Bloodletting and Miraculous Cures, by Vincent Lam. Evan Hughes writes of this collection of interlinked short stories that "Mr Lam's work fits better among that of nonfiction writers like Jerome Groopman, Sherwin Nuland and Atul Gawande. He writes what is sometimes called "doumentary fiction," providing an insider's view of his field, replecte with the stark juxtapositions ... and the moral hazard that characterize the profession." In short, both fish and fowl.
Clapton: The Autobiography, by Eric Clapton. According to Stephen King's, this is a fine book if you're looking for what members of Alcoholics Anonymous call "drunkalogues." Mr Clapton rises, falls, "hits bottom," and struggles to his feet, where he has been standing for a good while now. As a book about the musician's life, however, it disappoints.
What Clapton’s drunkalogue lacks is any real insight into the music he’s spent his life playing. We know it gives him joy — he continues to live on what he once called “blues power” — but he’s only rarely able to communicate that joy, or convey what it was like to be a part of the mad hot ballroom that was the British pop music scene between 1963 and 1970.
Wonderful Tonight: George Harrison, and Me, by Pattie Boyd, with Penny Junor. All the generosity in the world doesn't enable Stephanie Zacharek to conceal the fact that Wonderful Tonight sounds like a great big Hello! interview.
Coltrane: The Story of a Sound, by Ben Ratliff. Pankaj Mishra writes lucidly about Mr Ratliff's subject, but he never quite determines whether this is an important study of a pivotal jazz innovator who died at the age of forty, or just one damned thing after another. Mr Mishra's references to Philip Larkin's fondness for "standard" jazz don't help our appraisal of Mr Ratliff's accomplishment.
Musicophilia: Tales of Music and the Brain, by Oliver Sacks. Anthony Gottlieb's review makes it clear that this book lives up to its subtitle. If it's curious tales of odd pathologies that you're after, then this is the book for you; in example after example, however, I encountered people whose attachment to music had little in common with my own less violent passion, and, as is so often the case with the mentally afflicted, there are few signs of a humane sense of humor.
Legends of the Chelsea Hotel: Living With the Artists and Outlaws of New York's Rebel Mecca, by Ed Hamilton. More curious tales, this time about a caravanserai on Twenty-Third Street that, thanks to a recent change in ownership, may soon lose its raffish luster. Mr Giles's review presents a book that is more a collection of damaged human beings than of positively creative artists. If Mr Hamilton makes any room for, say, Virgil Thomson, Mr Giles doesn't tell us.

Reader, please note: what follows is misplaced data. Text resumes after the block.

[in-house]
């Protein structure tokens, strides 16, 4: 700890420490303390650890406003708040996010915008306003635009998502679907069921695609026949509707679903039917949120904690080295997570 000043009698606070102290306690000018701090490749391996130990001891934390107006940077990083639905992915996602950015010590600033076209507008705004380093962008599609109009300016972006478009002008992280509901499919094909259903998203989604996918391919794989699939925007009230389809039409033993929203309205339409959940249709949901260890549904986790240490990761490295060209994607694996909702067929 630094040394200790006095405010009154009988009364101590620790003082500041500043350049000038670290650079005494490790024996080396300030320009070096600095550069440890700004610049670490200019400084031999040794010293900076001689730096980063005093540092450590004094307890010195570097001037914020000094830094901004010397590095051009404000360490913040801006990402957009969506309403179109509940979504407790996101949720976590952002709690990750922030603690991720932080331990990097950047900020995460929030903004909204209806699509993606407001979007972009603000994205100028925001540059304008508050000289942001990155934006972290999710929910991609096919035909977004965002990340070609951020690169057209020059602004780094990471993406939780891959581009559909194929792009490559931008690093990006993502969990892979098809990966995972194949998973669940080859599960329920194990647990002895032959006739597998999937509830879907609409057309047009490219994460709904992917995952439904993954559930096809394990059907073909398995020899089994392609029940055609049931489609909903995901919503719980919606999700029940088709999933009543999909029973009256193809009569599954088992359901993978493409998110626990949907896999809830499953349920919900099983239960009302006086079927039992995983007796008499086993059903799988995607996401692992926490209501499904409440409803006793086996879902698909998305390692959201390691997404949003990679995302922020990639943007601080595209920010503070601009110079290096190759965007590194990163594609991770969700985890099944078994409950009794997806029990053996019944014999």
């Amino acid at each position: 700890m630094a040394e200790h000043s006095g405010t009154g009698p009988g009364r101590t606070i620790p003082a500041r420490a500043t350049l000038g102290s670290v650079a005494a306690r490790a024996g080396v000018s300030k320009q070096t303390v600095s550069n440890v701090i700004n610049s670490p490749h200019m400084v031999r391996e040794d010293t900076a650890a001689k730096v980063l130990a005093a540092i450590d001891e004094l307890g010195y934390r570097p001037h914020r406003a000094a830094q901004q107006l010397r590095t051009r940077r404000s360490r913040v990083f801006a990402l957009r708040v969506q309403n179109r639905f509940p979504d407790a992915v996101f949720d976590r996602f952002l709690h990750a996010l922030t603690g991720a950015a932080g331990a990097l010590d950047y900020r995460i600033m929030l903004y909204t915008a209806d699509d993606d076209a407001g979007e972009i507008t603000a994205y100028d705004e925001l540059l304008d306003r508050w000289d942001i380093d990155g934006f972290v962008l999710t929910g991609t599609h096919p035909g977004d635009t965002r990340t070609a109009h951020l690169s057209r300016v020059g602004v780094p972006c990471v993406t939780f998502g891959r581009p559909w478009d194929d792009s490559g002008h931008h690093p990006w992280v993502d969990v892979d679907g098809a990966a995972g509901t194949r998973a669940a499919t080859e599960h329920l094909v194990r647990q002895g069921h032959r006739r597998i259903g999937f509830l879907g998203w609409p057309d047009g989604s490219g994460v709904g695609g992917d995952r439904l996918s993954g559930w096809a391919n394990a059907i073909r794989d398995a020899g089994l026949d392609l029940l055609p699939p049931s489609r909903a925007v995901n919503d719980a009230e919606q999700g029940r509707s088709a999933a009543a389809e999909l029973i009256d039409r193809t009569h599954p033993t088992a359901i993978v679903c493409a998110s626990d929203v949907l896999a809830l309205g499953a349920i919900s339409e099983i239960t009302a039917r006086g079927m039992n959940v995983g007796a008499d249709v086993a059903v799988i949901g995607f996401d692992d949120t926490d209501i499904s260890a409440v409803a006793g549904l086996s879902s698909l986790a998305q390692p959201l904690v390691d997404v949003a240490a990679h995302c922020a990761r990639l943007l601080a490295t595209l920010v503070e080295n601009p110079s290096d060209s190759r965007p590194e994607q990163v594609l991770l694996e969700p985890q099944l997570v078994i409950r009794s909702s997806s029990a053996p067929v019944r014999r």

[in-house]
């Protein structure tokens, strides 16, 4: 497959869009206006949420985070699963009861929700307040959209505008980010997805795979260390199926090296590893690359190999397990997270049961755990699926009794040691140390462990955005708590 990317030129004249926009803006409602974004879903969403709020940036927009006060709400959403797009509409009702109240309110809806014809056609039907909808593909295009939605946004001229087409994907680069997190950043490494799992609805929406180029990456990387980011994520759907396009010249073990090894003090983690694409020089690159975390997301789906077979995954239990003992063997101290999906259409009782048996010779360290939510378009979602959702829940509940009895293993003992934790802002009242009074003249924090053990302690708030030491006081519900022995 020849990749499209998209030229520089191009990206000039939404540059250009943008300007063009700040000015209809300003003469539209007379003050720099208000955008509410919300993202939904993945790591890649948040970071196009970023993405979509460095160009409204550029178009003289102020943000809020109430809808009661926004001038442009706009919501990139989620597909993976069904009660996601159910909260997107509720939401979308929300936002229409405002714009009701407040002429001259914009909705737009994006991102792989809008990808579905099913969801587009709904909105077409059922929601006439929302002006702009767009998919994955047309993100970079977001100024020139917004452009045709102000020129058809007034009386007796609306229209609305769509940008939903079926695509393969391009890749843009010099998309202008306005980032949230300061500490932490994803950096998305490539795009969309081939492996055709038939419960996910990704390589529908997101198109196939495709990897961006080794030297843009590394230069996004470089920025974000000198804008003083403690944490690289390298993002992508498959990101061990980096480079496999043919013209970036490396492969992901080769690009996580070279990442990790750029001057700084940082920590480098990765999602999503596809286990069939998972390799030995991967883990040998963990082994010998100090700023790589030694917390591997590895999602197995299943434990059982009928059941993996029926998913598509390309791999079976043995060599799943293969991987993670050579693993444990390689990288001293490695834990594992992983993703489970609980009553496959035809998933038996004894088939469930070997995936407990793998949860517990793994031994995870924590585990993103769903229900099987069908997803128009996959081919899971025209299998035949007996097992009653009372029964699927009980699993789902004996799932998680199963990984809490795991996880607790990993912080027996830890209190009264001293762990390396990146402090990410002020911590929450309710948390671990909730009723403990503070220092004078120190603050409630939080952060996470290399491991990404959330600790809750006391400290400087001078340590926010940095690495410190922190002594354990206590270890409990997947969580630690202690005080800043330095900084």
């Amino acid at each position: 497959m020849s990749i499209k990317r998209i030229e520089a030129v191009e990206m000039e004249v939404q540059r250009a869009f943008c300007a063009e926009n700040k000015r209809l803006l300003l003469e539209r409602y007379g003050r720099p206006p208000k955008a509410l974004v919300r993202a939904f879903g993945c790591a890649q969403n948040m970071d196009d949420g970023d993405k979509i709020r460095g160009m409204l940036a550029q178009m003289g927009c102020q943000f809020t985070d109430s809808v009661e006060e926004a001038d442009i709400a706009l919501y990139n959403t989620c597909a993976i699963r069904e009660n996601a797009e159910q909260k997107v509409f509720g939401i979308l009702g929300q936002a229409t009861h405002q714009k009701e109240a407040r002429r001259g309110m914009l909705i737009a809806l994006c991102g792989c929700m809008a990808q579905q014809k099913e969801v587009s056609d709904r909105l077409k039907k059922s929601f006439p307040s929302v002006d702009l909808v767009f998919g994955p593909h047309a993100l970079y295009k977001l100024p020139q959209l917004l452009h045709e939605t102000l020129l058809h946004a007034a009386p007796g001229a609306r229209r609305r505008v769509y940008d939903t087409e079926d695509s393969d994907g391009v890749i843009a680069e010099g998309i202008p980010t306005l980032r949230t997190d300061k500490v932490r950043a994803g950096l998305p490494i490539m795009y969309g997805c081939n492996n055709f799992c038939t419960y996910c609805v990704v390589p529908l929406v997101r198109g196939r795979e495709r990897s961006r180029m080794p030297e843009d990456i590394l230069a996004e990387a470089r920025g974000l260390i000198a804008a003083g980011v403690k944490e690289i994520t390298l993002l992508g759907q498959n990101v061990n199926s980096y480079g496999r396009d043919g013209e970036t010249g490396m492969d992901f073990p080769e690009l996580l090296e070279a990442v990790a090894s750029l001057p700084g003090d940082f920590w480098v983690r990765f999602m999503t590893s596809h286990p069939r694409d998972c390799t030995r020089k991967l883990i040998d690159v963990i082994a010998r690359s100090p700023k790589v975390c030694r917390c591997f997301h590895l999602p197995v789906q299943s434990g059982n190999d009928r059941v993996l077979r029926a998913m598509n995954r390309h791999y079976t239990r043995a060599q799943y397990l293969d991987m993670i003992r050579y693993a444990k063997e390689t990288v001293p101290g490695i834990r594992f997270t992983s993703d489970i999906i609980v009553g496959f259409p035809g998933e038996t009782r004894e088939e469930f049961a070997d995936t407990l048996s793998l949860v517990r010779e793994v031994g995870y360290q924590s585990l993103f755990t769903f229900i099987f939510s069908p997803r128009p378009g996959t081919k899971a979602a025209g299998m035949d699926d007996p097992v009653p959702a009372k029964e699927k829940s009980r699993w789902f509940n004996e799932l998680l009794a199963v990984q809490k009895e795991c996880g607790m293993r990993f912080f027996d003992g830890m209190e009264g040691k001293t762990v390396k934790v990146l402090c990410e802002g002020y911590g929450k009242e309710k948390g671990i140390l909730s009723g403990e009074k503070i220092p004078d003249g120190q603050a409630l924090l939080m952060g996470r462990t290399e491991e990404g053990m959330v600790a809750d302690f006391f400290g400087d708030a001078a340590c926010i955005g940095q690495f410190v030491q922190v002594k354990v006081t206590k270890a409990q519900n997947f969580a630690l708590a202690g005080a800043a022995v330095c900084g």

Lost Genius: The Curious and Tragic Story of an Extraordinary Music Prodigy, by Kevin Bazzana. At the end of Michael Kimmelman's review, I'd have paid money to avoid further contact with this book or its subject, a Hungarian pianist who knocked 'em dead when he was a kid but did not grow up well. Ervin Nyiregiyhazi stab at wit - "They play the right notes the wrong way; I play the wrong notes the right way" - is deeply pathetic, unworthy of a twelve year-old.
Twenty Thousand Roads: The Ballad of Gram Parsons and His Cosmic American Music, by David N Meyer. Question: was Gram Parsons, who died at the age of twenty-six after several incandescent years with famous start-ups such as the Byrds and the Flying Burrito Brothers, a seminal influence on alternative American pop? Gregory Cowles does not, at the end of the day (or of his review, anyway), think that Mr Meyer has made the case for affirmation.
Indeed, Meyer suggests Gram was the unacknowledged muse for everyone from the Grateful Dead to the New Riders of the Purple Sage. Parsons was influential, without a doubt, but Meyer leaves little room for the zeitgeist itself. In an era that featured Buffalo Springfield, Creedence Clearwater Revival, Dylan and the Band, artists hardly needed the example of Gram Parsons to dig into rock’s rural roots.
Agent Zigzag: A True Story of Nazi Espionage, Love, and Betrayal, by Ben Macintyre; and Zigzag: The Incredible Wartime Exploits of Double Agent Eddie Chapman, by Nicholas Booth. Reviewer Joseph Kanon finds it almost impossible to choose between these two new books about a dashing World War II double agent. He finds that Mr Macintyre "is the more graceful writer," but that Mr Booth's access to Chapman's widow juices up his account. The essential problem of books about double agents, however - their subjects' necessary moral vacuity - is not addressed in the review, which is happy to settle for "sheer fun."
These books, if they deserve coverage at all, ought to grace other sections of The New York Times.
The Pirate's Daughter, by Margaret Cezair-Thompson. Kaiama L Glover's unsparing review presents this book as a beach book with a vengeance.
This soap-operatic portrayal of Jamaican women falls far short of Cezair-Thompson’s goal. If indeed this is a tale about women scorned and, by extension, about a people scorned — unheard by history — then one might wish for those women to be of greater substance. Ultimately, though, the characters in “The Pirate’s Daughter” are much like Navy Island itself. They exist at a remove, so absorbed in their fantasy-driven interactions with one another that they fail to take notice of the wider world. They seem content, to borrow Ida’s description of herself, “to be there and alluring like the view, like the sea.”
A Charmed Life: Growing Up in Macbeth's Castle, by Lisa Campbell. Alida Becker wants to be nice about this book, but its rank opportunism glistens beneath the storytelling about an English aristocrat whose father was a nutty, self-absorbed bounder. Take away the "Macbeth's castle" part, and what you've got left is yet another dispiriting installment of The Twee Book of Money Management.
Copyright (c) 2007 Pourover Press